HDHomeRun: an OTA DVR that works with Plex
If you want to watch high definition OTA channels on your tablet, computer and TV, the HDHomeRun Extend is the way to go.
It’s one of the lowest cost options to transmit OTA channels across your home network. HDHomeRun also has more ways to stream broadcasts than ever before with Plex Media Server. That will likely be expanding in 2017.
A number of new streaming devices will hit the market in 2017 geared at combining over-the-air broadcasts with other streaming platforms. Dish Network plans to debut the AirTV Player, a new 4K streaming box that integrates Sling TV and over-the-air channels into a single menu. It’s slowly dawning on both streaming box manufacturers and content providers that a new movement is afoot. And it’s not just cord cutting.
TV antennas are cool again.
People are replacing cable or satellite TV with lower-cost options like Sling TV or PlayStation Vue. They’re watching “The Walking Dead” on AMC and “Game of Thrones” on HBO using these lower-cost channel bundles that are streamed over the Internet.
They’re also recording football games, and their local nightly news being shown via over-the-air channels.
A device like HDHomeRun can save you hundreds of dollars if your current cable or satellite TV bill is in the triple digits. (I will do a brief cost comparison below.)
Silicon Dust has been around since 2007, but the latest version of the HDHomeRun Extend suggests the company is coming into a new era of slick design and innovation.
What does a HDHomeRun tuner do?
While the TiVo Roamio OTA remains our favorite OTA DVR, there is one notable feature that stands out with HDHomeRun tuners.
You can stream your live OTA feed to devices from your TV antenna across your home network. So that computer monitor sitting near the workbench in your basement can now get a live TV feed.
Want to watch some live TV on your smartphone? No problem.
A HDHomeRun tuner also saves you the trouble from running antenna wires all over your home if you have multiple TVs, tablets or monitors.
SiliconDust makes three types of HDHomeRun tuners for consumer use. This review will focus on what I believe is the best model, the HDHomeRun Extend. But I will compare all the devices below so you can get a decent lay of the land.
I love streaming devices like HDHomeRun because of their flexibility. If you’re dumping cable, you can use HDHomeRun to stream and record OTA channels. You can watch your recorded shows on the road too.
Keeping cable? (OK, I won’t judge.)
Ditch your cable box that you’re renting from your cable provider and replace it HDHomeRun Prime. You will just need the cable card from your provider to plug into the HDHomeRun Prime tuner. Be sure to also notify your cable provider about your plans to use your own over-the-top set box.
What works with HDHomeRun tuners?
There are also official apps for Windows, Mac, Linux, Android, Android TV and Amazon Fire TV devices, and third-party software options. You can stream the HDHomeRun app on Android TV devices like Mi Box and the NVIDIA SHIELD TV. It works with XBox One and PlayStation 3 as well. Here’s a list to give you a quick summary of what’s compatible.
Windows 10 devices include: Windows 10 PC, Xbox One or One S, Surface Tablet or Windows PHONE.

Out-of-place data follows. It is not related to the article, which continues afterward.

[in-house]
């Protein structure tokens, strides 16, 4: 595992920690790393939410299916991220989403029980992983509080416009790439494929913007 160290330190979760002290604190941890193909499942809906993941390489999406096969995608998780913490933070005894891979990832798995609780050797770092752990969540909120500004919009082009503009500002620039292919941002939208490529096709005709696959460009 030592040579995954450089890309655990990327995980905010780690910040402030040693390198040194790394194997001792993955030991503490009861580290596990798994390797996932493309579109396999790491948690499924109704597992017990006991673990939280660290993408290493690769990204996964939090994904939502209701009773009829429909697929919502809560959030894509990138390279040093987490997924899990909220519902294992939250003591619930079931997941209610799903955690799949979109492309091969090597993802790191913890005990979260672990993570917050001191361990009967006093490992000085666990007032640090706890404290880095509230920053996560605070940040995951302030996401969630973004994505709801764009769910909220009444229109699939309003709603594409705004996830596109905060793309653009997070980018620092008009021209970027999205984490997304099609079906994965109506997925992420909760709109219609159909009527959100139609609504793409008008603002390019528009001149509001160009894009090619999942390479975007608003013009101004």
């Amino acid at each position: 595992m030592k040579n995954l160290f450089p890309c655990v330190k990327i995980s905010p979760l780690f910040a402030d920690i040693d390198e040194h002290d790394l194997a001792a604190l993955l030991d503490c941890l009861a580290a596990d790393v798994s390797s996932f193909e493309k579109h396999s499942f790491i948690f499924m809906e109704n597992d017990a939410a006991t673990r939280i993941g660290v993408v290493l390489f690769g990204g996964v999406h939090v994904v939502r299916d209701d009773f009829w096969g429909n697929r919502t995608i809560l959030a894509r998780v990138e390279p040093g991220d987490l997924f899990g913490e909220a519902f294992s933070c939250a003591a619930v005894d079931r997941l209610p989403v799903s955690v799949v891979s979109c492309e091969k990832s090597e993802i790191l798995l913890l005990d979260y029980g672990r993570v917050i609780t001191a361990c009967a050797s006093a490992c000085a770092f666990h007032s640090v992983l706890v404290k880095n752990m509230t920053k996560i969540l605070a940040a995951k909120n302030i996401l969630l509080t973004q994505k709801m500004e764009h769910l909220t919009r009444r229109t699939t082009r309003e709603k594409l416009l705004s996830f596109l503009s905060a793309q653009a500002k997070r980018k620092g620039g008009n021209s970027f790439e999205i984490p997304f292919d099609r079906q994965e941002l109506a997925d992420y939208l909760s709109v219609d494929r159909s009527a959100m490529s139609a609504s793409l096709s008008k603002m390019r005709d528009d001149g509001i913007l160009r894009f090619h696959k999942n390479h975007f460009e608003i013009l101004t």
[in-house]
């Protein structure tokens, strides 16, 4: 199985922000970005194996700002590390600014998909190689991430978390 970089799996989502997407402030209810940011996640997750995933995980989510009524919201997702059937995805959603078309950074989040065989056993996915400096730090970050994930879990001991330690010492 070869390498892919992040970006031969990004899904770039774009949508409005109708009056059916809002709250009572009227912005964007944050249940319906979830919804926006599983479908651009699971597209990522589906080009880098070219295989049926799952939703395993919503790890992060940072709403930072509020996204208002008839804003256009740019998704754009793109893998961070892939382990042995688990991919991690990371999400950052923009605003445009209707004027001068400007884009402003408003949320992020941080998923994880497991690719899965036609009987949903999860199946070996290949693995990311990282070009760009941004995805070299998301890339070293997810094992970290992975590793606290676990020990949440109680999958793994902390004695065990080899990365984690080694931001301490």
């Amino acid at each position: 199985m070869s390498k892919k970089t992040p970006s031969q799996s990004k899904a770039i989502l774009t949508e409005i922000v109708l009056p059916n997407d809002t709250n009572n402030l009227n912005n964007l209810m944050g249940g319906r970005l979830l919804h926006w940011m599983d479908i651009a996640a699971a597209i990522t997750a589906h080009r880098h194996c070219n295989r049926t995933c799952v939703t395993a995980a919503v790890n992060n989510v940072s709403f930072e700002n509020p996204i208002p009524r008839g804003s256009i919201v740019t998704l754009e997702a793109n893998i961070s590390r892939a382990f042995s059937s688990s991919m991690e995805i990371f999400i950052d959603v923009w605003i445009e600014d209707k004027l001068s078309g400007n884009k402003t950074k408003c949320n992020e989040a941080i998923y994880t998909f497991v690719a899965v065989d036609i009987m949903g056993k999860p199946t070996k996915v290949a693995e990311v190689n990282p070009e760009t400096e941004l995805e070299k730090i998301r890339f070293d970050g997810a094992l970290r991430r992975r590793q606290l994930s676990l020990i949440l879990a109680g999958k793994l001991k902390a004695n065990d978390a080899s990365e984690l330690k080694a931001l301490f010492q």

Android: NVIDIA SHIELD TV, Amazon Fire TV, Sony Android TV, Android phones and Android tablets
Apple: Apple desktops, Apple laptops, Apple iOS (like iPads) and Apple TV 4
Apple TV users can use the Channels app for streaming HDHomeRun tuners similar to a Tablo device. So far, only Channels has timeshifting support without a plugin. Timeshifting on Channels starts storing video when users tune into a channel, and saves up to 30 minutes of programming. So it’s useful for brief pausing or rewinding a little bit of footage where you didn’t hear what somebody said.
Third-party apps: Plex, Kodi, Emby, Windows Media Center for Windows 7 and 8.1 and Kodi with open elec for Linux will all stream live TV. HDHomeRun has a DVR Add-on for KODI. Plex also has a great DVR server option, which requires buying a Plex Pass. Keep reading for more details about DVR options.
How do I set up HDHomeRun?
Setting up a HDHomeRun device is not a simple plug-and-play like a TiVo, but it’s not that complicated either. For fans of Kodi, Android TV, or Plex, using a HD Homerun device will be a natural fit.
You will need a TV antenna, but you won’t be running the cord to the back of your TV. You will plug it into the HDHomeRun tuner instead. Using an Ethernet cable, you’ll hook up your HDHomeRun device to your router. (HDHomeRun tuners can operate on 802.11n routers, but I prefer an 802.11ac router.) If you need some guidance on buying a TV antenna, check out my guide: How to Choose the Best TV Antenna & DVR.
Using DVR functions on HDHomeRun requires you to use a subscription-based service. SiliconDust has its own HDHomeRun DVR service for $60 per year. You can schedule recordings, pause and rewind live TV.
Plex DVR also supports HDHomeRun tuners. Plex Pass is still in beta, but it offers the best deal. You can subscribe monthly for $4.99, or yearly for $39.99. There’s also a limited-time offer for lifetime subscriptions at $149.99.
For storing recorded content, you will also need some hard drive space. Use either a computer with some hard drive space, or set up a NAS (network-attached storage) device. Whatever you choose will always need to be powered on. SiliconDust recommends using a dedicated NAS to keep your recorded content.
HDHomeRun Extend vs Connect, Prime